I’m not sure if I’m going to attempt National Novel Writing Month again next year.
In 2014 my mind was in a bad place. I was struggling to deal with depression, and my team had just lost the World Series. Writing that November was an exercise in keeping my mind occupied on a task that yielded victories. So sort of like a video game only not as useless. In that context, the project was a relief.
This time around it was much harder. My depression isn’t as bad as it was (thank you therapy and antidepressants). But the month seemed to be full of other demands on my attention. While I was writing, I was constantly worried about something else that needed doing. And while I was taking care of other stuff, my mind would often be on the novel. It was uncomfortable at best and painful at worst. I’m not sure I’m up for another round of the same next year.
I’m also not sure I’ve got another novel-length plot going. My first victory – Deep Mist – was a combination of a plot I’d had in mind for some time, a story I’d written in screenplay form back when I was an undergrad, and a bracket. It didn’t write itself, but most of what went into it was already in my head.
The first part of Deadly Light was a story I’d already written twice before. I wrote it longhand back in my college days, and I typed a second version years later. Then I lost the file in a hard drive crash. When I finished Deep Mist and was all full of myself as a writer, I rewrote “The Spanking Machine” from a printed manuscript, making some changes along the way. The most significant change was the switch from first to third person, an alteration that made it much easier to carry the story on to parts two and three.
I got a small start on part two back in December 2014, but when January rolled around the effort petered out. It died at least in part because I had no idea what was going to happen in the second and third parts. I’d been reading a lot of advice from authors who insisted that advance plotting was fatal to good writing. Come up with characters and a setting, and then see what happens. I’m glad it works for them. It didn’t work for me at all.
This time I wrote the basic structure for the back two thirds of the book beforehand. Going in, I had some vague ideas about part two and not a clue in the world about part three. I spent a chunk of October telling myself the story, figuring out who does what, and organizing it all into an outline.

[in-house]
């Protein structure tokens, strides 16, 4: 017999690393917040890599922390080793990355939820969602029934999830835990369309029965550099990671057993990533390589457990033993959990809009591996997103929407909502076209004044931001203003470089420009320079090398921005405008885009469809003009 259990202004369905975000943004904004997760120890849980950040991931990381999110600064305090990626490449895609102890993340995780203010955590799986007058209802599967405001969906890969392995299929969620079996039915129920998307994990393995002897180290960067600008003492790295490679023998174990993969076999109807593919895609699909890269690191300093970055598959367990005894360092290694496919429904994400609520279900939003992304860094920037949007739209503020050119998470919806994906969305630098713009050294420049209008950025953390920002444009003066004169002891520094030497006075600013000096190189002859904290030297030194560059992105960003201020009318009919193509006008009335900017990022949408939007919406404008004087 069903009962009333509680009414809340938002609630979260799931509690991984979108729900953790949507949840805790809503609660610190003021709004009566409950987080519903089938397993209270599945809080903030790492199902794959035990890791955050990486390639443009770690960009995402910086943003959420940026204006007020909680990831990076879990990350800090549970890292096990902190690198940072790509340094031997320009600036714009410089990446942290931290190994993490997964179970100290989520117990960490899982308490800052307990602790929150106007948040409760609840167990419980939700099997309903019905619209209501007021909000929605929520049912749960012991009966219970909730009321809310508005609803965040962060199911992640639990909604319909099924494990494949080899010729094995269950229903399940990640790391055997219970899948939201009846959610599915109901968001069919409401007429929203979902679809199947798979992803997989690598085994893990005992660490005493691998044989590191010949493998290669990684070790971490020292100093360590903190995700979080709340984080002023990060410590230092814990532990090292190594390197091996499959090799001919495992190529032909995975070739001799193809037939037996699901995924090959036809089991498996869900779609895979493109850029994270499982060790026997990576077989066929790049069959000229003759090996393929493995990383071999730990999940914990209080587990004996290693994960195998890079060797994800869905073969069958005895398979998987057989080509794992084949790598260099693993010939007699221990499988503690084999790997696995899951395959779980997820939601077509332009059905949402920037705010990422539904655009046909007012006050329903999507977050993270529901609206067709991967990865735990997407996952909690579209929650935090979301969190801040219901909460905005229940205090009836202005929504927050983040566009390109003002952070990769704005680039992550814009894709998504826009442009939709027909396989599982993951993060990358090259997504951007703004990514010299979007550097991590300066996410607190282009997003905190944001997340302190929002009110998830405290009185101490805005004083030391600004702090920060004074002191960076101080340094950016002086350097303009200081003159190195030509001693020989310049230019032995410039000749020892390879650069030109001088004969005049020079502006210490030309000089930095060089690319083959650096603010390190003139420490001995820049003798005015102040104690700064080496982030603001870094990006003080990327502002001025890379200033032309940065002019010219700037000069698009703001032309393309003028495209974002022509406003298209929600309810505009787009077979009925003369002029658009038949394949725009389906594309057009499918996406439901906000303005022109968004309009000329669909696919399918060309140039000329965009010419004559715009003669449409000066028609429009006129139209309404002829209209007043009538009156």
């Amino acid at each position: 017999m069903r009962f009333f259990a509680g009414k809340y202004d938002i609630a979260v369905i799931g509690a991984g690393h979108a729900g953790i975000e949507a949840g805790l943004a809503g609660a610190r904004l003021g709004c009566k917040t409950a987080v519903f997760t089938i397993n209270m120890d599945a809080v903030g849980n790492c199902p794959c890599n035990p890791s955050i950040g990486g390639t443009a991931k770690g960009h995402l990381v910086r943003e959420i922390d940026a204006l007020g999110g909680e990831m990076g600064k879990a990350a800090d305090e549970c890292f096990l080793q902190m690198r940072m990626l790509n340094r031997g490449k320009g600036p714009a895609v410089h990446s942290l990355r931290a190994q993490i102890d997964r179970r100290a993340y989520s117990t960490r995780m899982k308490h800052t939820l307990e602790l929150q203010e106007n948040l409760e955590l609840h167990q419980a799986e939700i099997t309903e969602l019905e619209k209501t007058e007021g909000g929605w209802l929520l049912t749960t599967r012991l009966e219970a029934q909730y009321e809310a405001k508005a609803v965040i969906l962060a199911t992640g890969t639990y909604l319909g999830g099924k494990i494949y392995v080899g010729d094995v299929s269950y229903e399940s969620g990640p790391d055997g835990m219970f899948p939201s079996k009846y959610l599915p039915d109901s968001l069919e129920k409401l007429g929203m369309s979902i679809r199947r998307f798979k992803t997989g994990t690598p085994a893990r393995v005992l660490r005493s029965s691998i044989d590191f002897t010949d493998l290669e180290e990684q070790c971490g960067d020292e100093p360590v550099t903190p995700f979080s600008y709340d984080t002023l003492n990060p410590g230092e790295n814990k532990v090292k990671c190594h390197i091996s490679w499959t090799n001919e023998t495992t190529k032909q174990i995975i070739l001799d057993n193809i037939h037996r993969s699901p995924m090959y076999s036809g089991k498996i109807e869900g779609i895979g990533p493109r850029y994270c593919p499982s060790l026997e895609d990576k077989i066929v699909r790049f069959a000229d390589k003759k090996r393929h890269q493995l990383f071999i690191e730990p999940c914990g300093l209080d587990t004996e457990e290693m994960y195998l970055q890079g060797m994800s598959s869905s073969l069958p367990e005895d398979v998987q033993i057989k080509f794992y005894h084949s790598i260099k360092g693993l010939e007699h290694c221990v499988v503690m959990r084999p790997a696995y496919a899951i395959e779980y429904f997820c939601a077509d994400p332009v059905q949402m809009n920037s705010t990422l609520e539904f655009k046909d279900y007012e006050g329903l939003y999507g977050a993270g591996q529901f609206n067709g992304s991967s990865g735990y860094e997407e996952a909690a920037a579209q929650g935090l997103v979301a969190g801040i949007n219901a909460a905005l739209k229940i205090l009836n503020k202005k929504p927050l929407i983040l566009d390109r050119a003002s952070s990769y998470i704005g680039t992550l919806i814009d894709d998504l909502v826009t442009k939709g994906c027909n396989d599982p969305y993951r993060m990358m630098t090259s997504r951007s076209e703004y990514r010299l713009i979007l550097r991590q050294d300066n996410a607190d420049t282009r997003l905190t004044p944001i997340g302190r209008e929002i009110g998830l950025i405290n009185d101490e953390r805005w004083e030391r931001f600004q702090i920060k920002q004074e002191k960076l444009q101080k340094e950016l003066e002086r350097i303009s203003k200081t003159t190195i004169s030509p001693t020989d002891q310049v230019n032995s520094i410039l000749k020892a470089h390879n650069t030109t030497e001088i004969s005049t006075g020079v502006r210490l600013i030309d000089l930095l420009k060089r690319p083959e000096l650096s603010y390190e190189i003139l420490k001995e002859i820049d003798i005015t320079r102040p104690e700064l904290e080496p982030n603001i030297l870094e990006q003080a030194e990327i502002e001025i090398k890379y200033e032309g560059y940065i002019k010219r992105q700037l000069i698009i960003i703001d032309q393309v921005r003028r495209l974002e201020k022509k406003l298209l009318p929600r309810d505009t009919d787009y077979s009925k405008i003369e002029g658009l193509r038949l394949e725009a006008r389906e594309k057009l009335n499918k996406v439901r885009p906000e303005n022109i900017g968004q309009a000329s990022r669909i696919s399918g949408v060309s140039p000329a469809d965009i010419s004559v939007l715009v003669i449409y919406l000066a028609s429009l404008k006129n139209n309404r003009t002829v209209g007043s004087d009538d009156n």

Tomorrow I’ll blog the outline so curious readers can see the difference between the plan and the final version.
Writing a story that wasn’t pre-written was a valuable experience. I was beginning to think I hadn’t had an original idea since my college days, and once I’d milked all my old stories for as much as they would yield, I would be done as a writer. So the new plot lines were encouraging, even if they were based on preexisting characters.
So another novel isn’t impossible. I just don’t have any idea at the moment about what it might be.
It also helped that the first half of the movie version of Stephen King’s It hit theaters not long before I started writing. Both stories are about the adventures of kids (and then later the same characters as adults) fighting a force of evil in a small town. Consciously avoiding as many parallels as I could helped push my tale in the right direction.
The other big challenge in 2018 is that Thanksgiving is on November 22, the earliest it can possibly fall. That’s not a deal-breaker. But it was nice on my first attempt to finish up before the holiday stuff got underway.
Time will tell.